Friday 26 October 2012


(Sam Mendes, 2012)

Skyfall is the classiest film in the history of the long and occasionally glorious Bond franchise. Avoiding the usual genre journeymen who have directed more or less every other official instalment in the adventures of 007, the producers have this time opted to hire Sam Mendes as director. And while Mendes is far from an auteur - he is, in a way, a sort of tasteful hack, with extremely good taste in collaborators - his presence does guarantee a certain pedigree. His films all play like high-quality, big-budget middlebrow entertainments, which is quite a rarity in dumbed-down, lowest common denominator modern studio film-making. He has in turn hired Roger Deakins as his cinematographer, ensuring that this Bond film is visually sumptuous, filled with breathtaking compositions, colours and camera glides, and textured in a way that makes it feel unlike any of the films that preceded it. There are still an awful lot of helicopter establishing shots of cityscapes - some of the visual conventions of the series are unshakeable, it seems - but Deakins finds some incredibly rich and evocative imagery in the exotic locations spread through the film. Mendes' name also attracts the sort of cast rarely seen in the Bond world, and so Skyfall features Ralph Fiennes, Albert Finney, Ben Whishaw and Naomie Harris in some new takes on iconic characters. Whishaw in particular is excellent as the boyish new Q, darkly witty and smug about his own intelligence to just the right extent, while Harris and Daniel Craig concoct a genuine chemistry in their scenes together.
Craig, who looks like a battered old kettle with big ears, owns the role of Bond by this stage, and his confidence in the part carries much of the film. The plot disables Bond in the pre-credit sequence ( a fantastic pursuit through Istanbul which might just be the films single standout action scene) and, much as predecessors Connery and Brosnan both endured in different films, questions his potency and efficiency for the majority of the first act.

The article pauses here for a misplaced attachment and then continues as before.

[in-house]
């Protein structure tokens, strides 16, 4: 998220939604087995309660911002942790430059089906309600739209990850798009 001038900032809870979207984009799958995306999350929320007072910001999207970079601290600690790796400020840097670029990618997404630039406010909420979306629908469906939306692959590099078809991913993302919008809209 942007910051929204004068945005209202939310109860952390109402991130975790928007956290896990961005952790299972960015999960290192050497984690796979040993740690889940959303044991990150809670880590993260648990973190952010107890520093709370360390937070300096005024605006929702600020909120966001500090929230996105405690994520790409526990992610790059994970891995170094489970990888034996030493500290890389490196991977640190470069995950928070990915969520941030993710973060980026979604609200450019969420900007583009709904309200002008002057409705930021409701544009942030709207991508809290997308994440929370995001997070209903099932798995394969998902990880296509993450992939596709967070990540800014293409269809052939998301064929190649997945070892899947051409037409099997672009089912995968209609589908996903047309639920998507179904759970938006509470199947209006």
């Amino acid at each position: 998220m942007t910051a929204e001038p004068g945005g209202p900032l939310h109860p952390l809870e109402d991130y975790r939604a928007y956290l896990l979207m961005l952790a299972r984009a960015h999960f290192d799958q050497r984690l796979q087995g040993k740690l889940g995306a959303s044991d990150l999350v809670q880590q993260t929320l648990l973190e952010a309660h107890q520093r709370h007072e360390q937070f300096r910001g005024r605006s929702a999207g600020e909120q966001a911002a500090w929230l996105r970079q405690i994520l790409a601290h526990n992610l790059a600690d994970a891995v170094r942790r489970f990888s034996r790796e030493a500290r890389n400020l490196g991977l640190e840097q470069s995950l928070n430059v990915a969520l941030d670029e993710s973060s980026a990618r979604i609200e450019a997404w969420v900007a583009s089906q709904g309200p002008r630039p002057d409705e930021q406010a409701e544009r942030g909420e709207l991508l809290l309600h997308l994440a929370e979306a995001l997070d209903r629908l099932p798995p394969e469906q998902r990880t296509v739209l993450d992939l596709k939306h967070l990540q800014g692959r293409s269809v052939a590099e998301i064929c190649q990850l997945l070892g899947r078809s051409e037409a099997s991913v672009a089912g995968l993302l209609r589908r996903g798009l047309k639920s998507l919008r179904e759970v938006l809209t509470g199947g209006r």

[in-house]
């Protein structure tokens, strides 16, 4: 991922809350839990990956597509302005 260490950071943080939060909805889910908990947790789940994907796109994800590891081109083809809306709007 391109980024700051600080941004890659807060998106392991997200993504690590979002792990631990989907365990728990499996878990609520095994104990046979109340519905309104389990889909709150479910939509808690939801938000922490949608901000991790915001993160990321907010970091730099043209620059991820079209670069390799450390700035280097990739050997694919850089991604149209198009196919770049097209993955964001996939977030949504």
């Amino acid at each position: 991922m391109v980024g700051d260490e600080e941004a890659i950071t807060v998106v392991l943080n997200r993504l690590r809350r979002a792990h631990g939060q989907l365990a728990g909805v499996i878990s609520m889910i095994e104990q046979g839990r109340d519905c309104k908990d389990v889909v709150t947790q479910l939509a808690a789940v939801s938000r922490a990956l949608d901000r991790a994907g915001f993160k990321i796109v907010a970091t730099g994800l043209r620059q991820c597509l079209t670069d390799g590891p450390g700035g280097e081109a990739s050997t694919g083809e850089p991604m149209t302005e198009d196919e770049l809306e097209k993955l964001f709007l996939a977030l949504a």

Craig is at his best here - not coincidentally, the portion of the film where he is asked to do the most acting - with a convincingly hollow, haunted quality to his work. The script reassures him and us repeatedly that age is not necessarily a bad thing - nostalgia is a big part of the DNA of the modern Bond film, and this film positively wallows in it, with characters stressing that they like to do things the "old-fashioned way" and that "the old ways are the best ways", while the climax strips away all gadgetry and computer hacking to make it a battle between hunter and hunted in a very 19th Century, near-elemental landscape.
But the film itself really goes up a gear with the introduction of its villain, arguably the best in the franchises history. Victor Silva is an ex-agent with a grudge against M (Judi Dench) and a genius for hacking, and Javier Bardem makes him charismatic, hilarious and terrifying. Mendes aids that with a brilliant introduction, Silva exiting an elevator at the far end of a huge hall and walking towards a bound Bond while he tells a story about an infestation of rats, all in one shot. Their exchange thereafter is electrifying; sexually ambivalent and ironic, with Silva zeroing in on Bond's perceived frailties and identifying them as both mistreated by "Mommy".
The plot is simple - someone has stolen a hard drive containing the identities of all of MI6's undercover agents, and is threatening to reveal them week by week. At the same time they attack the heart of the Agency, blowing up the London Headquarters and hacking the computer networks. Bond, thought dead after that opening Istanbul operation, returns and is sent to find the source of the attack. The plot then takes him through Shanghai and Macau - and Silva's eerie headquarters on a deserted Island-City - before returning to Britain for its last act in London and the Scottish Highlands, where something of Band's past is revealed.
The writing is a strange mix of clunky lines and witty dialogue, but the acting and technical credits make it a consistent pleasure to watch.  It is the Bond film as a high-class heritage drama, ticking off boxes with class, beauty and humour throughout. But that status as a drama - not surprising from a director like Mendes - does suggest its possible flaw: it is relatively light on action.
What there is is beautifully handled - a fist-fight in silhouette against the Shanghai skyline is particularly memorable, and the usual jaw-dropping stunt work abounds - but after the credits, the first hour or so concentrates on the dramatic aspects, at the possible expense of the genre side. The climax corrects this, and the emotional kick delivered in the last act justifies Mendes' careful attention to characterisation and dramatic conflict in the early stages.
There is plenty here aimed straight at Bond fans, references to various scenes, moments and characters from across the series' history - one or two truly groan-inducing - but generally they are nicely worked into the material, and they only serve to make the overall product more satisfying. Skyfall operates then as a tremendously well-crafted, crowd-pleasing Bond film, indeed, one of the best in the series' history, which ends by pointing a new way forward for these films.

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